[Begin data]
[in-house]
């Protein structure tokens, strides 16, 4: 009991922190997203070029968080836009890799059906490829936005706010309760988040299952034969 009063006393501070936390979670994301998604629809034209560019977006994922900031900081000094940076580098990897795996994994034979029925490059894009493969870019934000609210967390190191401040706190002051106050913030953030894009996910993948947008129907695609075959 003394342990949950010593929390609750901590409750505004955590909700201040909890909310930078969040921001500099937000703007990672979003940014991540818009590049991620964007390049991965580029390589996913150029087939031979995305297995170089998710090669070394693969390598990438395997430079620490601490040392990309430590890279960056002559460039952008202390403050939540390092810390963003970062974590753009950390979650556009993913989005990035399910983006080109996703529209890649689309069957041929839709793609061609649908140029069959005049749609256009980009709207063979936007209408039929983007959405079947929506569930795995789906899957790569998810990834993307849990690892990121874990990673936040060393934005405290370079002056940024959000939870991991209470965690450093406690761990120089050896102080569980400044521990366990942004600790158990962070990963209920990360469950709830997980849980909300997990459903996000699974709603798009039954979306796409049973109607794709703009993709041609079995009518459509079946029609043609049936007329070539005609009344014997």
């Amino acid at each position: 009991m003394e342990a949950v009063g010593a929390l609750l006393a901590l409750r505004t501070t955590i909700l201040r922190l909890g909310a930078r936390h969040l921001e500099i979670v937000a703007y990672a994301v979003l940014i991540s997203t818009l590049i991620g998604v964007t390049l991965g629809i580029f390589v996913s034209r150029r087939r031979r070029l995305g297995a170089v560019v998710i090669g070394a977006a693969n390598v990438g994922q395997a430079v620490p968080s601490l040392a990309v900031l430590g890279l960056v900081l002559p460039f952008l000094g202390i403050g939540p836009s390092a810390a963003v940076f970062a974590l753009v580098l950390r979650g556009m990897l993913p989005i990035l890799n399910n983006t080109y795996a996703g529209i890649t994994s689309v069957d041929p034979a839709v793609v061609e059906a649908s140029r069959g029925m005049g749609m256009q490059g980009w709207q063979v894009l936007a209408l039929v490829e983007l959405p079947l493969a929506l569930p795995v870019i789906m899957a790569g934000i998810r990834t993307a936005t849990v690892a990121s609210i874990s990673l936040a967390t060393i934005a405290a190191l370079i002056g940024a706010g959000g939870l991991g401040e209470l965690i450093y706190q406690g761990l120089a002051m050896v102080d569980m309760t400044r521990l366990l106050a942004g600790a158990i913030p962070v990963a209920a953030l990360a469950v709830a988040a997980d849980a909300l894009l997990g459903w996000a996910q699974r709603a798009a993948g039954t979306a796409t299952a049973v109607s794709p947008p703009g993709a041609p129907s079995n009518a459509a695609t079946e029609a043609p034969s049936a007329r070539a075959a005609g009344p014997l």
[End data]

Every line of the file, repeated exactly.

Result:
[in-house]
């Protein structure tokens, strides 16, 4: 009991922190997203070029968080836009890799059906490829936005706010309760988040299952034969 009063006393501070936390979670994301998604629809034209560019977006994922900031900081000094940076580098990897795996994994034979029925490059894009493969870019934000609210967390190191401040706190002051106050913030953030894009996910993948947008129907695609075959 003394342990949950010593929390609750901590409750505004955590909700201040909890909310930078969040921001500099937000703007990672979003940014991540818009590049991620964007390049991965580029390589996913150029087939031979995305297995170089998710090669070394693969390598990438395997430079620490601490040392990309430590890279960056002559460039952008202390403050939540390092810390963003970062974590753009950390979650556009993913989005990035399910983006080109996703529209890649689309069957041929839709793609061609649908140029069959005049749609256009980009709207063979936007209408039929983007959405079947929506569930795995789906899957790569998810990834993307849990690892990121874990990673936040060393934005405290370079002056940024959000939870991991209470965690450093406690761990120089050896102080569980400044521990366990942004600790158990962070990963209920990360469950709830997980849980909300997990459903996000699974709603798009039954979306796409049973109607794709703009993709041609079995009518459509079946029609043609049936007329070539005609009344014997």
């Amino acid at each position: 009991m003394e342990a949950v009063g010593a929390l609750l006393a901590l409750r505004t501070t955590i909700l201040r922190l909890g909310a930078r936390h969040l921001e500099i979670v937000a703007y990672a994301v979003l940014i991540s997203t818009l590049i991620g998604v964007t390049l991965g629809i580029f390589v996913s034209r150029r087939r031979r070029l995305g297995a170089v560019v998710i090669g070394a977006a693969n390598v990438g994922q395997a430079v620490p968080s601490l040392a990309v900031l430590g890279l960056v900081l002559p460039f952008l000094g202390i403050g939540p836009s390092a810390a963003v940076f970062a974590l753009v580098l950390r979650g556009m990897l993913p989005i990035l890799n399910n983006t080109y795996a996703g529209i890649t994994s689309v069957d041929p034979a839709v793609v061609e059906a649908s140029r069959g029925m005049g749609m256009q490059g980009w709207q063979v894009l936007a209408l039929v490829e983007l959405p079947l493969a929506l569930p795995v870019i789906m899957a790569g934000i998810r990834t993307a936005t849990v690892a990121s609210i874990s990673l936040a967390t060393i934005a405290a190191l370079i002056g940024a706010g959000g939870l991991g401040e209470l965690i450093y706190q406690g761990l120089a002051m050896v102080d569980m309760t400044r521990l366990l106050a942004g600790a158990i913030p962070v990963a209920a953030l990360a469950v709830a988040a997980d849980a909300l894009l997990g459903w996000a996910q699974r709603a798009a993948g039954t979306a796409t299952a049973v109607s794709p947008p703009g993709a041609p129907s079995n009518a459509a695609t079946e029609a043609p034969s049936a007329r070539a075959a005609g009344p014997l």